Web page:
In his master's footsteps
Masked dancers perform at Damkar Monastery in Qinghai province, telling the story of the Lotus-Born Master. [Photo provided to China Daily]
Filmmaker Laurence Brahm's latest documentary attempts to retrace the story of a legendary figure who spread Buddhism in China, Xu Fan reports.
American explorer and film director Laurence Brahm's courtyard nestles in a narrow hutong (alley) lined with lush greenery in a corner of downtown Beijing. A knock on his red wooden gate guarded by a pair of lion statues brings the tall, thin filmmaker out. He has a warm smile and is wearing a black jacket and jeans.
After having spent the night editing his upcoming documentary, Searching for the Lotus-Born Master-which is subtitled Eight Manifestations of Quantum Energy-Brahm looks a little tired.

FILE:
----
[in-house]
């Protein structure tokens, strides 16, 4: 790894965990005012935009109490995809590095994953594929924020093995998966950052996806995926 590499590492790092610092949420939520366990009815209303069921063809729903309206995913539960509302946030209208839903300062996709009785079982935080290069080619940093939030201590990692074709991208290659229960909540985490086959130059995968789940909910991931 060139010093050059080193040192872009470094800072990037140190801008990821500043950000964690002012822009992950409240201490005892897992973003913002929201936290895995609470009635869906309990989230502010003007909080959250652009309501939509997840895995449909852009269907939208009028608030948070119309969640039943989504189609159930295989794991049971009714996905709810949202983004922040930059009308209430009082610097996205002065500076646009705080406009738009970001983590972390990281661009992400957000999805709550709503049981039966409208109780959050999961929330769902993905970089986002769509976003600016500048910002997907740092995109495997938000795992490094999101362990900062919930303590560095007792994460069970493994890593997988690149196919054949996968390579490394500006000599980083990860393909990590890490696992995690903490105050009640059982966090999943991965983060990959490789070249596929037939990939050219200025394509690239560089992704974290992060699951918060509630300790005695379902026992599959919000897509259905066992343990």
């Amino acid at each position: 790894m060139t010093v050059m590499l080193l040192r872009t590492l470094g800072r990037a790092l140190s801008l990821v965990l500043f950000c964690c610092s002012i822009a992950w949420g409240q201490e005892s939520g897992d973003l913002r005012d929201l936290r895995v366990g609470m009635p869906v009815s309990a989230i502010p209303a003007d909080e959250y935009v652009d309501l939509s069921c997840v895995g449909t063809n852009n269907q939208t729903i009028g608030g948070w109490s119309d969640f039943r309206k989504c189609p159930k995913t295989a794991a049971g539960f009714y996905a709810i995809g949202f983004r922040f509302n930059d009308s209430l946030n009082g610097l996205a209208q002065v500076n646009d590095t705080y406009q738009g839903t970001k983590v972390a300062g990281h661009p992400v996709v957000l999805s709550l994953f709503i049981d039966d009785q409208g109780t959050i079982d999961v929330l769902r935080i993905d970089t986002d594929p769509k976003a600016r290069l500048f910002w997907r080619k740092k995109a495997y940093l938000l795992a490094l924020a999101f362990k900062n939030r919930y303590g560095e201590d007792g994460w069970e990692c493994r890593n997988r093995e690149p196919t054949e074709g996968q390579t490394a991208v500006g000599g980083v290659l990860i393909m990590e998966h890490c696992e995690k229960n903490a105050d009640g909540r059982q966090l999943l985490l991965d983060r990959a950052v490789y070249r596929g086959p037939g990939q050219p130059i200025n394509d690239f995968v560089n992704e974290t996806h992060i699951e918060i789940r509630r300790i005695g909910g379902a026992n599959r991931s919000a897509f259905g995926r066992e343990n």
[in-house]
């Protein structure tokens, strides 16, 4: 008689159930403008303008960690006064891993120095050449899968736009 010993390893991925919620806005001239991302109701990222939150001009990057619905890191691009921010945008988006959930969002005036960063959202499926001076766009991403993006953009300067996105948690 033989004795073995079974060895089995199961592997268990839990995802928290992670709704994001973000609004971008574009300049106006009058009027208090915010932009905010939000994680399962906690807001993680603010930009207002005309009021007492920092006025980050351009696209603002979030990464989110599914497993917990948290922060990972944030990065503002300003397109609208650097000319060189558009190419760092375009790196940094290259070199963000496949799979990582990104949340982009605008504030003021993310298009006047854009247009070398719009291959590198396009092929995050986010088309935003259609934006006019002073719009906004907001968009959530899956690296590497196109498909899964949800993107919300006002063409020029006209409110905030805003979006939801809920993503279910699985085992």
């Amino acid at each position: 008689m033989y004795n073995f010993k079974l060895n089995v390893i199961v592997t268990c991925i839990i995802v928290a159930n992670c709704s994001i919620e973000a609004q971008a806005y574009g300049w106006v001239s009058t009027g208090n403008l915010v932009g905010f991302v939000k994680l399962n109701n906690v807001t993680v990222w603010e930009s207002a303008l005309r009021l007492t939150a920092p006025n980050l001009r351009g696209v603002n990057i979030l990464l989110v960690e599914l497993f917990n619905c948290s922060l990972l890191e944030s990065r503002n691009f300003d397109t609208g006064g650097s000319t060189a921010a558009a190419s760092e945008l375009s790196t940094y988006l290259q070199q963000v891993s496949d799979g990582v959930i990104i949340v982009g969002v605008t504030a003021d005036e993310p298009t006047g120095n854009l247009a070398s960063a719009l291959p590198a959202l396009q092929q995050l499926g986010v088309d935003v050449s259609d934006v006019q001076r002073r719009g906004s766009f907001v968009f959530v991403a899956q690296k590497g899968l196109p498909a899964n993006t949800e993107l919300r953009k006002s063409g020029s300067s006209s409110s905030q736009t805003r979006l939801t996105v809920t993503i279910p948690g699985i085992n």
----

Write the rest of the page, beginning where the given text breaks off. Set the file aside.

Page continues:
But he becomes animated when talking about his latest film of 75 minutes, which is due to have its international debut at the Canada Golden Maple Film Festival in Vancouver.
As an annual event that serves as a bridge between Chinese and North American audiences, the festival will run from Sept 21 to 24 and the documentary will be premiered on Sept 22.
Brahm coproduced Searching for the Lotus-Born Master with William Lo, a Shanghai-based businessman who has always had a fascination with the legendary figure, and believes that his legacy is an important aspect of spiritual culture.
The Lotus-Born Master, who is also known by the names Padmasambhava in Sanskrit or Guru Rinpoche in both Tibetan and Bhutanese, is a historical figure who lived during the 8th century and traveled across the Himalayan mountains to spread Buddhism.
Shrouded in myth and mystery, the monk is recognized by researchers as the founder of Tibetan Buddhism, according to Brahm.
Source：China Daily Editor：Lucky
(Source_title： In his master's footsteps)